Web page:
Q: Does the Christian community in Syria still feel particularly vulnerable?

Christians in Syria . . . the majority are keeping silent. Of course we were in a stage where everybody was worried, but today I think that everybody is afraid. We couldn’t believe that within twenty months things will have that kind of dramatic change within the society. And we couldn’t believe that sometimes our churches will be attacked, our Christian people would be kidnapped and then we will hear some bad words about our existence, our presence in Syria. Everything is new for us.

Therefore, I think the majority of the Christians today are keeping silent waiting for some changes. We have among the loyalists many Christians. Some of those defend the regime and President Bashar Al-Assad. Then on the opposition’s side we also have some Christians, we have good names, we know them very well, like George Sabra, Michel Kilo, Faiz Sara . . . I think those are well-known Christian figures in Syria. Even if they don’t represent Christianity, you know from their names—you know they are Christians.

We’ll see, because the Christians until now, they are at a stage of waiting for the future, no one can give any indication that something positive or negative will happen to the Christians. Now there is one phenomenon which is very important: at least a third of the Christians have now left Syria, or they were moved from one place to another. I can guarantee that from Aleppo between twenty and thirty thousand Christians have left the city. Mainly they went to Armenia, because we have a large Armenian community in Aleppo, and the rest they went to other places. We have thousands of families waiting in Lebanon for nothing; they don’t know whether this will allow them to come back or not. So the Christians today, the majority are keeping silent they don’t give any declaration of who they are, but the rest, as I said, some are with here and some there.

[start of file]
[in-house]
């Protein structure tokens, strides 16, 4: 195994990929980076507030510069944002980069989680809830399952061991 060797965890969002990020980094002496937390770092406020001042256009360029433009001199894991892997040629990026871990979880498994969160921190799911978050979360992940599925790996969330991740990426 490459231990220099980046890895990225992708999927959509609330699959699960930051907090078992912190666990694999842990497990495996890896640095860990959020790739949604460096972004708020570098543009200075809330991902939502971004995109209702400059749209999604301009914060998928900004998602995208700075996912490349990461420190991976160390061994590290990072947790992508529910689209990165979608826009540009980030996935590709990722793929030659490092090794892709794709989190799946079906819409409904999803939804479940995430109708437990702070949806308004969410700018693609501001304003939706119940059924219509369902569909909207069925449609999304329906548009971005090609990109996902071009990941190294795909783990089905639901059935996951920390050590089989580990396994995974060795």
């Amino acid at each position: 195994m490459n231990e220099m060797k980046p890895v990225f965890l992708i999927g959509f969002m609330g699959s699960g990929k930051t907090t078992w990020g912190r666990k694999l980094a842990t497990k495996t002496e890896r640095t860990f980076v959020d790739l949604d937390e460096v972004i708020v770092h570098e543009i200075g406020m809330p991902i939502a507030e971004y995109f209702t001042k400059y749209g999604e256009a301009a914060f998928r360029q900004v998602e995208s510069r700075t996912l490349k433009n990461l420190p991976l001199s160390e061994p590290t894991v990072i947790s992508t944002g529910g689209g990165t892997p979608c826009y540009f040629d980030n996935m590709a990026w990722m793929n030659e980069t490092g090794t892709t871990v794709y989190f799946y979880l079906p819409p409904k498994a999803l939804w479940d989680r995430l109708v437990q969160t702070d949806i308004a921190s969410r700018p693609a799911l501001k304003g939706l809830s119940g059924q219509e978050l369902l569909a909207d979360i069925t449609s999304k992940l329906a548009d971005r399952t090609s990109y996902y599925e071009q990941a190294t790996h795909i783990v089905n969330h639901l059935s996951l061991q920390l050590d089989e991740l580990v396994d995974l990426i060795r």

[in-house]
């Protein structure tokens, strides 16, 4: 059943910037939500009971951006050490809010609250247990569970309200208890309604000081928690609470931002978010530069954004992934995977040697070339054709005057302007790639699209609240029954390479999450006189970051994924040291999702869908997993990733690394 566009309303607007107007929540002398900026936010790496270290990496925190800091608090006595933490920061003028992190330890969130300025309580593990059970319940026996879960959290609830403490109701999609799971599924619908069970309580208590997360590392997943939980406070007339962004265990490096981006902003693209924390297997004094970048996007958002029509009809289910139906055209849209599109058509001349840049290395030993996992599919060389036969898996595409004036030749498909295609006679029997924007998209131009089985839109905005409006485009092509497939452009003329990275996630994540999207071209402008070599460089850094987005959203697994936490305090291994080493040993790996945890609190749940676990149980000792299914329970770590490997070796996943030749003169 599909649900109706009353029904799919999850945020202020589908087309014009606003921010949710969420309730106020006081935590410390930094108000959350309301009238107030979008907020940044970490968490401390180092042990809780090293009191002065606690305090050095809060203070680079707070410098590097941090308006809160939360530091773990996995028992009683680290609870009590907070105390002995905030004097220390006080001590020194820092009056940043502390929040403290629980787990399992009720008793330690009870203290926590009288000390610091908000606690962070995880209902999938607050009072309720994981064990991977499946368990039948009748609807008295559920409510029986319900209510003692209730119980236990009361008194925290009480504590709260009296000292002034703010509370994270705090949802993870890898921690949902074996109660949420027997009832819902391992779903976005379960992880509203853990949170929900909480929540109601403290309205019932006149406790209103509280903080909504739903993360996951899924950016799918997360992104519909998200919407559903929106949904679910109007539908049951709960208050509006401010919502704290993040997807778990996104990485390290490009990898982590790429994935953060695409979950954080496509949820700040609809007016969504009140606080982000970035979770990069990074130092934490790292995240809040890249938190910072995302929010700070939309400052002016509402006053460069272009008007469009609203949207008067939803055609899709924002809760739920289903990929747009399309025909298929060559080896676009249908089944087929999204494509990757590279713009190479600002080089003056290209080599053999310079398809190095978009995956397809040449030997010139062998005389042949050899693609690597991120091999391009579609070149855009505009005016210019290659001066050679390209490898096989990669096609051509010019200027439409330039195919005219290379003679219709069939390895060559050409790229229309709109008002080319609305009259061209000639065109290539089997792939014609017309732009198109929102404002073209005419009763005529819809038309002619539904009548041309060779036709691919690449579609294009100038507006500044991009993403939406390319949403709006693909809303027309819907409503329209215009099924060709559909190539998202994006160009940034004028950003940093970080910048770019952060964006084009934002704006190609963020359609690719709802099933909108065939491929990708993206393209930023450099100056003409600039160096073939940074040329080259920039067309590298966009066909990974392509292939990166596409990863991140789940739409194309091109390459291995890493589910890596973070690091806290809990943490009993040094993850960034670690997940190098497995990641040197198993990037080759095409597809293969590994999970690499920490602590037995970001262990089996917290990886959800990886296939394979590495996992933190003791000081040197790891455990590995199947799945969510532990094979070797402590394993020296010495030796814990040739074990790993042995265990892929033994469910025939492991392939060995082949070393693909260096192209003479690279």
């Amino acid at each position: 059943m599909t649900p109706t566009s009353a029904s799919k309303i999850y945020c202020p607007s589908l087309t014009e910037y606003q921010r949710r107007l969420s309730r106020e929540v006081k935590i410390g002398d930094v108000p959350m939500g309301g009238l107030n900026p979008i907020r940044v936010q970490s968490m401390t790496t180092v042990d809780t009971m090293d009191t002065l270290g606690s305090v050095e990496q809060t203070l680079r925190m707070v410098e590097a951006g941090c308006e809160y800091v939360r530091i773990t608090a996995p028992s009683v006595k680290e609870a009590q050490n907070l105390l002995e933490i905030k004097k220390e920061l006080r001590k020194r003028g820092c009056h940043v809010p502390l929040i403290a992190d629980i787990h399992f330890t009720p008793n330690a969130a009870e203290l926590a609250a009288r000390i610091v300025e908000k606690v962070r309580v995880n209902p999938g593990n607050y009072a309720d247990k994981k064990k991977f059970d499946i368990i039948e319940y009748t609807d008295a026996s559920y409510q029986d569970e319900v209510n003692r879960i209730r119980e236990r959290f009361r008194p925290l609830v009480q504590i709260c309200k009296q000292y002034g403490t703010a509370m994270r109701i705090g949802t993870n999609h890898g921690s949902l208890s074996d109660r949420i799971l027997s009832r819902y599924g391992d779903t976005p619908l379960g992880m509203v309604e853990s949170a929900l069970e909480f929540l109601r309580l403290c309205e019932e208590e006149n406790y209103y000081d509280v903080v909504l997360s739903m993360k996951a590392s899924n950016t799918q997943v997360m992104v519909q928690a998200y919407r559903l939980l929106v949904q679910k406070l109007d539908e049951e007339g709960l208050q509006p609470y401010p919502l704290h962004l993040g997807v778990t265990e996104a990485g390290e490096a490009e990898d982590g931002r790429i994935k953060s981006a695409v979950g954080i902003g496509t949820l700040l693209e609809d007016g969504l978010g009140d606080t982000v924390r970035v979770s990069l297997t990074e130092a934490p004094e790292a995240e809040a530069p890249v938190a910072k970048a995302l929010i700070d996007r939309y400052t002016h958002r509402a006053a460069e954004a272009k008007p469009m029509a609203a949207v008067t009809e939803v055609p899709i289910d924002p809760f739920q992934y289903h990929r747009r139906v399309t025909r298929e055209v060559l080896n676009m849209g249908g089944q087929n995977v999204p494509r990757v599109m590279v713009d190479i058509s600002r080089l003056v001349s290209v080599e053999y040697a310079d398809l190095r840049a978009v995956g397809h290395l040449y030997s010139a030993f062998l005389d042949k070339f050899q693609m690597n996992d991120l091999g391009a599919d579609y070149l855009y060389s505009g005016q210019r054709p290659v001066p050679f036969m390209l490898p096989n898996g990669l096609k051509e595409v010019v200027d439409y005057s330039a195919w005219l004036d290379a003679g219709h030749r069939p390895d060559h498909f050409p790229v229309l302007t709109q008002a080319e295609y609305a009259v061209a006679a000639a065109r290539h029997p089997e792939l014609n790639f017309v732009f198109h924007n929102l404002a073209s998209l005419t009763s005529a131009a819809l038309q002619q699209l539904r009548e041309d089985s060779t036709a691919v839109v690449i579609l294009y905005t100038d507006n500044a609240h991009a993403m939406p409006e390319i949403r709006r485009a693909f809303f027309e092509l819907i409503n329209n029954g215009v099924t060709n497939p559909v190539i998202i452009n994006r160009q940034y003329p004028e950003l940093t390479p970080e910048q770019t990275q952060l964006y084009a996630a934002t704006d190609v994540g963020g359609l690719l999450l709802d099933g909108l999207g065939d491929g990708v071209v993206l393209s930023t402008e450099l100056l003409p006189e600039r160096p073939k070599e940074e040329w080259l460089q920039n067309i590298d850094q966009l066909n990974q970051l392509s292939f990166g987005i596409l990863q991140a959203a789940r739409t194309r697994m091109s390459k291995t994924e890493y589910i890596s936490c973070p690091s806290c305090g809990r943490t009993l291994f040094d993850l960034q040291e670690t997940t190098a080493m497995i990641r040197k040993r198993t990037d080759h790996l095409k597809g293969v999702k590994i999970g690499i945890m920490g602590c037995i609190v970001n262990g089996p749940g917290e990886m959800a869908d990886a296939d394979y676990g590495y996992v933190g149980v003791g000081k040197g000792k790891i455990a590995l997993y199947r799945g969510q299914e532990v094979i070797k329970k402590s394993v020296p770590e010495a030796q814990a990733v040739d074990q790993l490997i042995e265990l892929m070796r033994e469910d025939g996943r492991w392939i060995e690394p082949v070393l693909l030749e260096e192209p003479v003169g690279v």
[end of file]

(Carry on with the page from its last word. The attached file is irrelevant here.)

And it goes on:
Q: How far do you believe this will be the final exodus of Christians from Syria?

I hope not, because that will be not only a disaster for the Christians in Syria but for other components of society as well and therefore for the Syrians, both for the Alawites and Sunnis, and that would be a disaster for the whole area. Christians are always leaving from one country to another and in the end you will find yourself in a region where you don’t have Christians—take Iraq and Palestine for example—and today it has started in Syria and in Egypt. The Christians are coming down in number and that will affect negatively on all the societies where they used to live.

Q: Do you have a positive outlook for the future of Syria?

Well yes, as a man of God or as a religious leader I see that still at the end of this tunnel there is light, and we could go there and benefit from that light and do something not only for the bodies but even for the spirits, because we don’t like to harm the spirits of the people.

I think we should have hope and confidence, and I think we should look forward and try to gain from this rich history of communities of components and then decide together to rebuild Syria and have a real Syria where everyone can feel that he belongs to this country. Belonging is not something small: it is a very big thing. If you belong to a country it means you have identity; if you don’t have identity you feel that you are nothing. Identity is about how much I belong to this country, to the soul of this country, to the heritage of this country, to the history of this country and how far I can work with the others for anything which will bring peace fraternity tranquility and prosperity to the country.